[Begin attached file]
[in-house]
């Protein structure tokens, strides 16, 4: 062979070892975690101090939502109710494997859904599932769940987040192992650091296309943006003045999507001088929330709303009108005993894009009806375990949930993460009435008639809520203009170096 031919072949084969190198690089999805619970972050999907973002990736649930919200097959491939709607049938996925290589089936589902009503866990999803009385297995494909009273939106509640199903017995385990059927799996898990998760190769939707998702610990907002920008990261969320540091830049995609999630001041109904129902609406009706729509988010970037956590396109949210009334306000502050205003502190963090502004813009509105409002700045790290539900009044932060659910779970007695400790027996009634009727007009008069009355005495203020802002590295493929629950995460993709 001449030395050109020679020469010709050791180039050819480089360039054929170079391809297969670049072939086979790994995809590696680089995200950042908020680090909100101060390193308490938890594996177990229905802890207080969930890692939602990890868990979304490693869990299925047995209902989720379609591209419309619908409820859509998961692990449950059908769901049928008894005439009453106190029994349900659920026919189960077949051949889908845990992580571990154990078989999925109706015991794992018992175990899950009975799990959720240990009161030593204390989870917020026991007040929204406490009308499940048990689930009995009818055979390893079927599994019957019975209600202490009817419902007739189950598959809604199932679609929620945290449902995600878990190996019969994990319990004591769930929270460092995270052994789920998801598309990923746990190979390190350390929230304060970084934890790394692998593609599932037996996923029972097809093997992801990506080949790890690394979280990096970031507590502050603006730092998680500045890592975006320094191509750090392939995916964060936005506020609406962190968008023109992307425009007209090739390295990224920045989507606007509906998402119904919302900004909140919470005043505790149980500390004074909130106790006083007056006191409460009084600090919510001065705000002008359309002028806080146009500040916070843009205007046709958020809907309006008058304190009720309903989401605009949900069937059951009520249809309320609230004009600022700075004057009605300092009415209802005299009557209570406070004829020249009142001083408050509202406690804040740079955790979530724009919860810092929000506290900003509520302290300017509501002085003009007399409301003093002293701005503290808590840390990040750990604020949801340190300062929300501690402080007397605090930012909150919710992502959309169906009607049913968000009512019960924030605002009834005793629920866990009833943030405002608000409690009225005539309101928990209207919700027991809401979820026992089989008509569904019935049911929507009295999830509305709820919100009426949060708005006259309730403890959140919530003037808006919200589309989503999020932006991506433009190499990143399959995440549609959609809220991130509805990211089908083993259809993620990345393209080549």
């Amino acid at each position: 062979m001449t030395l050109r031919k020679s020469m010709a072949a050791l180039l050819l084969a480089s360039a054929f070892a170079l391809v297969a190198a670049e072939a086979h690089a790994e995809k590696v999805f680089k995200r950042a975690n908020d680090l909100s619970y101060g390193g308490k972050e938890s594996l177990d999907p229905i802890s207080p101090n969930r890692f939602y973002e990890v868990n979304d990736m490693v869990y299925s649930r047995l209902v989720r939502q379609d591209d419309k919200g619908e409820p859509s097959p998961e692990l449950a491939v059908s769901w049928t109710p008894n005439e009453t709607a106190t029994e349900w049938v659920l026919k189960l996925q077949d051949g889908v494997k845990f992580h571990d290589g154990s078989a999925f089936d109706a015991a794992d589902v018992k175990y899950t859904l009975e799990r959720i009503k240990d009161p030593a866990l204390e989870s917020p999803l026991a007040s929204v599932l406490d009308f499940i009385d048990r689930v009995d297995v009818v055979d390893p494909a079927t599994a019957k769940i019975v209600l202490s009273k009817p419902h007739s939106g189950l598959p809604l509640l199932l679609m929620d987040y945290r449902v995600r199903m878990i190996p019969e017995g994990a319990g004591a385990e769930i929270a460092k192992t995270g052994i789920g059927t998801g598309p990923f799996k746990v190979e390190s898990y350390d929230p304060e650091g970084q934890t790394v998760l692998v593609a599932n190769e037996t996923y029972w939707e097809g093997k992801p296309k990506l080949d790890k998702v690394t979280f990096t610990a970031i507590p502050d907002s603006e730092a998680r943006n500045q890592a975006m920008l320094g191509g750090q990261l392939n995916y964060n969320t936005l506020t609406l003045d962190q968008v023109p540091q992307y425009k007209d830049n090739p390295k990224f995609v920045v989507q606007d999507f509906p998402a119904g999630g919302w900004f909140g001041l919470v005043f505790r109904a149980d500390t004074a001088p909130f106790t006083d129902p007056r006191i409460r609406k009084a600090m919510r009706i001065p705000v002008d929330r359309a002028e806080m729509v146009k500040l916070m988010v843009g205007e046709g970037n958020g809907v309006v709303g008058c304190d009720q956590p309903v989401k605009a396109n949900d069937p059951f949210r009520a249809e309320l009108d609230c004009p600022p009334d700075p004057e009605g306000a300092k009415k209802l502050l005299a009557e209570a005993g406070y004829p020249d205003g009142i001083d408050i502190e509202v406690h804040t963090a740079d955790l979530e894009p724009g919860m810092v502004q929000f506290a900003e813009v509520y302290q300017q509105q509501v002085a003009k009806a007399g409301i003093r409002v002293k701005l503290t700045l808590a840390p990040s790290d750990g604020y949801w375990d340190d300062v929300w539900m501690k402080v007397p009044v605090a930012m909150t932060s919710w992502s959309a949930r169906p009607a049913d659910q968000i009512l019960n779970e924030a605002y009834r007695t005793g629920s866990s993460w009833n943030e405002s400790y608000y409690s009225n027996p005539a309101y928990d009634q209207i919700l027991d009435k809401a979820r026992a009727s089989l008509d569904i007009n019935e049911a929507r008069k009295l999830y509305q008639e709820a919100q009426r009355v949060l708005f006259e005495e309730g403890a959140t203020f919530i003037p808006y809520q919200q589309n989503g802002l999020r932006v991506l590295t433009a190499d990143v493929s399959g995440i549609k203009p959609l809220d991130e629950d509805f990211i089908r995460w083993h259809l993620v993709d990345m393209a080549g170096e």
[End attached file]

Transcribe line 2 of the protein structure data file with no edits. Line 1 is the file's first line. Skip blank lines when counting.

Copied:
């Protein structure tokens, strides 16, 4: 062979070892975690101090939502109710494997859904599932769940987040192992650091296309943006003045999507001088929330709303009108005993894009009806375990949930993460009435008639809520203009170096 031919072949084969190198690089999805619970972050999907973002990736649930919200097959491939709607049938996925290589089936589902009503866990999803009385297995494909009273939106509640199903017995385990059927799996898990998760190769939707998702610990907002920008990261969320540091830049995609999630001041109904129902609406009706729509988010970037956590396109949210009334306000502050205003502190963090502004813009509105409002700045790290539900009044932060659910779970007695400790027996009634009727007009008069009355005495203020802002590295493929629950995460993709 001449030395050109020679020469010709050791180039050819480089360039054929170079391809297969670049072939086979790994995809590696680089995200950042908020680090909100101060390193308490938890594996177990229905802890207080969930890692939602990890868990979304490693869990299925047995209902989720379609591209419309619908409820859509998961692990449950059908769901049928008894005439009453106190029994349900659920026919189960077949051949889908845990992580571990154990078989999925109706015991794992018992175990899950009975799990959720240990009161030593204390989870917020026991007040929204406490009308499940048990689930009995009818055979390893079927599994019957019975209600202490009817419902007739189950598959809604199932679609929620945290449902995600878990190996019969994990319990004591769930929270460092995270052994789920998801598309990923746990190979390190350390929230304060970084934890790394692998593609599932037996996923029972097809093997992801990506080949790890690394979280990096970031507590502050603006730092998680500045890592975006320094191509750090392939995916964060936005506020609406962190968008023109992307425009007209090739390295990224920045989507606007509906998402119904919302900004909140919470005043505790149980500390004074909130106790006083007056006191409460009084600090919510001065705000002008359309002028806080146009500040916070843009205007046709958020809907309006008058304190009720309903989401605009949900069937059951009520249809309320609230004009600022700075004057009605300092009415209802005299009557209570406070004829020249009142001083408050509202406690804040740079955790979530724009919860810092929000506290900003509520302290300017509501002085003009007399409301003093002293701005503290808590840390990040750990604020949801340190300062929300501690402080007397605090930012909150919710992502959309169906009607049913968000009512019960924030605002009834005793629920866990009833943030405002608000409690009225005539309101928990209207919700027991809401979820026992089989008509569904019935049911929507009295999830509305709820919100009426949060708005006259309730403890959140919530003037808006919200589309989503999020932006991506433009190499990143399959995440549609959609809220991130509805990211089908083993259809993620990345393209080549």